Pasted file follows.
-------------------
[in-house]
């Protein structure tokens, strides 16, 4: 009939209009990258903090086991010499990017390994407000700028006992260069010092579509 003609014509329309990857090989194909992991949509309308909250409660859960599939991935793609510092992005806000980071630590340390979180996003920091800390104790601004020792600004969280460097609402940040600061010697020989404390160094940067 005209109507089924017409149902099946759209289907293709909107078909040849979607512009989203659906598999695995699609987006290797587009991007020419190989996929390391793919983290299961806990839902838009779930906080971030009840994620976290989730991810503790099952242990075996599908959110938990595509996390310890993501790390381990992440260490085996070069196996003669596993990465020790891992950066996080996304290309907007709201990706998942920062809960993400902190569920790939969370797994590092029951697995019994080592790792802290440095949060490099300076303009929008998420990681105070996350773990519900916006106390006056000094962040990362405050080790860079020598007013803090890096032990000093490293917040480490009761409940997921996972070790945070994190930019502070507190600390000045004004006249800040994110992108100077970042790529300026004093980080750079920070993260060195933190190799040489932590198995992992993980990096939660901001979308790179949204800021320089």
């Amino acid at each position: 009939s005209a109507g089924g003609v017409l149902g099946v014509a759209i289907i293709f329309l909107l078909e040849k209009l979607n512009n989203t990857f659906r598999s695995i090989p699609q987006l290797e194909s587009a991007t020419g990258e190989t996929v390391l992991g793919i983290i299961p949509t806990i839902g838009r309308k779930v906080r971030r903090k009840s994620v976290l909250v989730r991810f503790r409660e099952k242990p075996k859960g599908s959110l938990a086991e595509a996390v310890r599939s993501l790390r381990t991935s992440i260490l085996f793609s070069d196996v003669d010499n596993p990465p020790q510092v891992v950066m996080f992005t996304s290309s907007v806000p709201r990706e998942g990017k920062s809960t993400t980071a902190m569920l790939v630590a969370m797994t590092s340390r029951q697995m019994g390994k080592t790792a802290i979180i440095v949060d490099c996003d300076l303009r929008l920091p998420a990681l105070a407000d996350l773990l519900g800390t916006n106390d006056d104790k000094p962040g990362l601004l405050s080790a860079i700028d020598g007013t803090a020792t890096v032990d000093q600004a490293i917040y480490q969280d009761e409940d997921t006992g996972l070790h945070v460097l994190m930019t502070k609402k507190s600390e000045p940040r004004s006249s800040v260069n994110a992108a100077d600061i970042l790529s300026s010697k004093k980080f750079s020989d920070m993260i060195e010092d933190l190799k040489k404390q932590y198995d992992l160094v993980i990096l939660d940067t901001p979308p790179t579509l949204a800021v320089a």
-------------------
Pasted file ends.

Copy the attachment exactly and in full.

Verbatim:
[in-house]
């Protein structure tokens, strides 16, 4: 009939209009990258903090086991010499990017390994407000700028006992260069010092579509 003609014509329309990857090989194909992991949509309308909250409660859960599939991935793609510092992005806000980071630590340390979180996003920091800390104790601004020792600004969280460097609402940040600061010697020989404390160094940067 005209109507089924017409149902099946759209289907293709909107078909040849979607512009989203659906598999695995699609987006290797587009991007020419190989996929390391793919983290299961806990839902838009779930906080971030009840994620976290989730991810503790099952242990075996599908959110938990595509996390310890993501790390381990992440260490085996070069196996003669596993990465020790891992950066996080996304290309907007709201990706998942920062809960993400902190569920790939969370797994590092029951697995019994080592790792802290440095949060490099300076303009929008998420990681105070996350773990519900916006106390006056000094962040990362405050080790860079020598007013803090890096032990000093490293917040480490009761409940997921996972070790945070994190930019502070507190600390000045004004006249800040994110992108100077970042790529300026004093980080750079920070993260060195933190190799040489932590198995992992993980990096939660901001979308790179949204800021320089």
């Amino acid at each position: 009939s005209a109507g089924g003609v017409l149902g099946v014509a759209i289907i293709f329309l909107l078909e040849k209009l979607n512009n989203t990857f659906r598999s695995i090989p699609q987006l290797e194909s587009a991007t020419g990258e190989t996929v390391l992991g793919i983290i299961p949509t806990i839902g838009r309308k779930v906080r971030r903090k009840s994620v976290l909250v989730r991810f503790r409660e099952k242990p075996k859960g599908s959110l938990a086991e595509a996390v310890r599939s993501l790390r381990t991935s992440i260490l085996f793609s070069d196996v003669d010499n596993p990465p020790q510092v891992v950066m996080f992005t996304s290309s907007v806000p709201r990706e998942g990017k920062s809960t993400t980071a902190m569920l790939v630590a969370m797994t590092s340390r029951q697995m019994g390994k080592t790792a802290i979180i440095v949060d490099c996003d300076l303009r929008l920091p998420a990681l105070a407000d996350l773990l519900g800390t916006n106390d006056d104790k000094p962040g990362l601004l405050s080790a860079i700028d020598g007013t803090a020792t890096v032990d000093q600004a490293i917040y480490q969280d009761e409940d997921t006992g996972l070790h945070v460097l994190m930019t502070k609402k507190s600390e000045p940040r004004s006249s800040v260069n994110a992108a100077d600061i970042l790529s300026s010697k004093k980080f750079s020989d920070m993260i060195e010092d933190l190799k040489k404390q932590y198995d992992l160094v993980i990096l939660d940067t901001p979308p790179t579509l949204a800021v320089a």